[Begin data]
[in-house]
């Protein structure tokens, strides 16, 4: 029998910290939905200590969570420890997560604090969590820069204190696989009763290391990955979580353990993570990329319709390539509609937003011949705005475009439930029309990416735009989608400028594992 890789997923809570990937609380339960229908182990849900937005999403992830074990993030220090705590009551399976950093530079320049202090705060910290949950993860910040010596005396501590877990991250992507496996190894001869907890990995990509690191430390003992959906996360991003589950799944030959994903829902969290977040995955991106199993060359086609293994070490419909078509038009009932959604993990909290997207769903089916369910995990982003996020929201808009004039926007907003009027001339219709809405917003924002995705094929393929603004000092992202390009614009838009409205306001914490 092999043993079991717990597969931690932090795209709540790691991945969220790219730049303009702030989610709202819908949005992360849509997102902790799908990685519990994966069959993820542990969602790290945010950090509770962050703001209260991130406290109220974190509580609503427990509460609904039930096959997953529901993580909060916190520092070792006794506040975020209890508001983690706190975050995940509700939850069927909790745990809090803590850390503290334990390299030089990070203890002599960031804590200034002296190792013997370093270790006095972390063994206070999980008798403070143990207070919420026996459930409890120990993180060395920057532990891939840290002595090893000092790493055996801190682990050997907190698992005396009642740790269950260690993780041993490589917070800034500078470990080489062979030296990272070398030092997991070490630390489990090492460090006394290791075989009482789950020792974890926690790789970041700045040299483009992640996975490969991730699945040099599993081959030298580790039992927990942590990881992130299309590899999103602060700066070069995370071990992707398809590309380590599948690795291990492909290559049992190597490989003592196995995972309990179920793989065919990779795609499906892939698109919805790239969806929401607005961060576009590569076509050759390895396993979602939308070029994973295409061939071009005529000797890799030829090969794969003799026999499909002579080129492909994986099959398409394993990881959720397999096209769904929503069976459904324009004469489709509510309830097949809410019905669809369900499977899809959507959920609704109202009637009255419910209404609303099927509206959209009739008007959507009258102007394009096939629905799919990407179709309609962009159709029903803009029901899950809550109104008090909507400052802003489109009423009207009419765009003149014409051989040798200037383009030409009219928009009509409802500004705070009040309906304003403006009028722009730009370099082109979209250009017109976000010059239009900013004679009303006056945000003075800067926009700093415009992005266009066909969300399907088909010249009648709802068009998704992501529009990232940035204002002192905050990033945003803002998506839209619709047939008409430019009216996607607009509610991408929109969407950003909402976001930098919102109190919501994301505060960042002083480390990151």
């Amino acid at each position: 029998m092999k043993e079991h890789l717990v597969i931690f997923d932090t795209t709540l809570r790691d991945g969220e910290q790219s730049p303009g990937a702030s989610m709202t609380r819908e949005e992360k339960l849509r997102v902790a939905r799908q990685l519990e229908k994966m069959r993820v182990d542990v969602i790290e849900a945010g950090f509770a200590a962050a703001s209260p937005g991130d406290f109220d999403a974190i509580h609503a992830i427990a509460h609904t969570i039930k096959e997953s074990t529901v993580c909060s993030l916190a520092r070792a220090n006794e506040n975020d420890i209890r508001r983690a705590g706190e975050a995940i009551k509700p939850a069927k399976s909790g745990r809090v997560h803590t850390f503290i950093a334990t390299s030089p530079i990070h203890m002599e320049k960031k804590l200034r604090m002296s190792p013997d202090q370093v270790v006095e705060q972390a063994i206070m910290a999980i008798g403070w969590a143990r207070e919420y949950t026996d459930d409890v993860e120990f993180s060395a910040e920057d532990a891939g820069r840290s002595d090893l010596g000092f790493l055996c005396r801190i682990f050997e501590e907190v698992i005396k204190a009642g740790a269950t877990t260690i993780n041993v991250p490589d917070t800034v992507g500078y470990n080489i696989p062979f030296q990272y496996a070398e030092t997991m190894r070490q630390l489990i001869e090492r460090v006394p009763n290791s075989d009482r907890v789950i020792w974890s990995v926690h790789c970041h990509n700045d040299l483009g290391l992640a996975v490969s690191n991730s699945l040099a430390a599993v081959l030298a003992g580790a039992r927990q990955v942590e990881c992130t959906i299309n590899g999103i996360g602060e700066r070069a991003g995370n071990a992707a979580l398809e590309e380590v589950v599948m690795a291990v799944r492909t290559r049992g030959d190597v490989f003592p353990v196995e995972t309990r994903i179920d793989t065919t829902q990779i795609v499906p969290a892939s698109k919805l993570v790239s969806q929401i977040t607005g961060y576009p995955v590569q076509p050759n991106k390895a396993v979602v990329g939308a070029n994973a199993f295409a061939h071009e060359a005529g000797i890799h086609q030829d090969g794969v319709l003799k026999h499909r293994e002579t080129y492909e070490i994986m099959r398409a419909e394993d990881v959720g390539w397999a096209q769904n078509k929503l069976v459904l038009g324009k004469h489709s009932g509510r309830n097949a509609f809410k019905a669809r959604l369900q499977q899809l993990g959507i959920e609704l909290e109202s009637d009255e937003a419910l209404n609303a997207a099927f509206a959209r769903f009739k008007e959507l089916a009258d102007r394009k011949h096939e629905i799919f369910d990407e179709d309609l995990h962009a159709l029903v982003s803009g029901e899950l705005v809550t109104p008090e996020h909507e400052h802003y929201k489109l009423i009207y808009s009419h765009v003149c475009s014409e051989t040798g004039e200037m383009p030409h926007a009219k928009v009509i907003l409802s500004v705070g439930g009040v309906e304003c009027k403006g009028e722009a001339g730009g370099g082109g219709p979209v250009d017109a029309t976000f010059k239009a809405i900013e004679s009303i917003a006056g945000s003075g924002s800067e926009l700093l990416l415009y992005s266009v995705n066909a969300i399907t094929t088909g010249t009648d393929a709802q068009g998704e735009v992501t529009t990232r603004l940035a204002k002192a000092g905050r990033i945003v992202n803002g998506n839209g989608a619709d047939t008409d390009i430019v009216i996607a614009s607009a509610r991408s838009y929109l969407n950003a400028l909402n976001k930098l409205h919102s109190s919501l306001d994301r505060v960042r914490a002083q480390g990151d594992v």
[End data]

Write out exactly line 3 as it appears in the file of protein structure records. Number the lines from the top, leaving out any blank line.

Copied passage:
């Amino acid at each position: 029998m092999k043993e079991h890789l717990v597969i931690f997923d932090t795209t709540l809570r790691d991945g969220e910290q790219s730049p303009g990937a702030s989610m709202t609380r819908e949005e992360k339960l849509r997102v902790a939905r799908q990685l519990e229908k994966m069959r993820v182990d542990v969602i790290e849900a945010g950090f509770a200590a962050a703001s209260p937005g991130d406290f109220d999403a974190i509580h609503a992830i427990a509460h609904t969570i039930k096959e997953s074990t529901v993580c909060s993030l916190a520092r070792a220090n006794e506040n975020d420890i209890r508001r983690a705590g706190e975050a995940i009551k509700p939850a069927k399976s909790g745990r809090v997560h803590t850390f503290i950093a334990t390299s030089p530079i990070h203890m002599e320049k960031k804590l200034r604090m002296s190792p013997d202090q370093v270790v006095e705060q972390a063994i206070m910290a999980i008798g403070w969590a143990r207070e919420y949950t026996d459930d409890v993860e120990f993180s060395a910040e920057d532990a891939g820069r840290s002595d090893l010596g000092f790493l055996c005396r801190i682990f050997e501590e907190v698992i005396k204190a009642g740790a269950t877990t260690i993780n041993v991250p490589d917070t800034v992507g500078y470990n080489i696989p062979f030296q990272y496996a070398e030092t997991m190894r070490q630390l489990i001869e090492r460090v006394p009763n290791s075989d009482r907890v789950i020792w974890s990995v926690h790789c970041h990509n700045d040299l483009g290391l992640a996975v490969s690191n991730s699945l040099a430390a599993v081959l030298a003992g580790a039992r927990q990955v942590e990881c992130t959906i299309n590899g999103i996360g602060e700066r070069a991003g995370n071990a992707a979580l398809e590309e380590v589950v599948m690795a291990v799944r492909t290559r049992g030959d190597v490989f003592p353990v196995e995972t309990r994903i179920d793989t065919t829902q990779i795609v499906p969290a892939s698109k919805l993570v790239s969806q929401i977040t607005g961060y576009p995955v590569q076509p050759n991106k390895a396993v979602v990329g939308a070029n994973a199993f295409a061939h071009e060359a005529g000797i890799h086609q030829d090969g794969v319709l003799k026999h499909r293994e002579t080129y492909e070490i994986m099959r398409a419909e394993d990881v959720g390539w397999a096209q769904n078509k929503l069976v459904l038009g324009k004469h489709s009932g509510r309830n097949a509609f809410k019905a669809r959604l369900q499977q899809l993990g959507i959920e609704l909290e109202s009637d009255e937003a419910l209404n609303a997207a099927f509206a959209r769903f009739k008007e959507l089916a009258d102007r394009k011949h096939e629905i799919f369910d990407e179709d309609l995990h962009a159709l029903v982003s803009g029901e899950l705005v809550t109104p008090e996020h909507e400052h802003y929201k489109l009423i009207y808009s009419h765009v003149c475009s014409e051989t040798g004039e200037m383009p030409h926007a009219k928009v009509i907003l409802s500004v705070g439930g009040v309906e304003c009027k403006g009028e722009a001339g730009g370099g082109g219709p979209v250009d017109a029309t976000f010059k239009a809405i900013e004679s009303i917003a006056g945000s003075g924002s800067e926009l700093l990416l415009y992005s266009v995705n066909a969300i399907t094929t088909g010249t009648d393929a709802q068009g998704e735009v992501t529009t990232r603004l940035a204002k002192a000092g905050r990033i945003v992202n803002g998506n839209g989608a619709d047939t008409d390009i430019v009216i996607a614009s607009a509610r991408s838009y929109l969407n950003a400028l909402n976001k930098l409205h919102s109190s919501l306001d994301r505060v960042r914490a002083q480390g990151d594992v």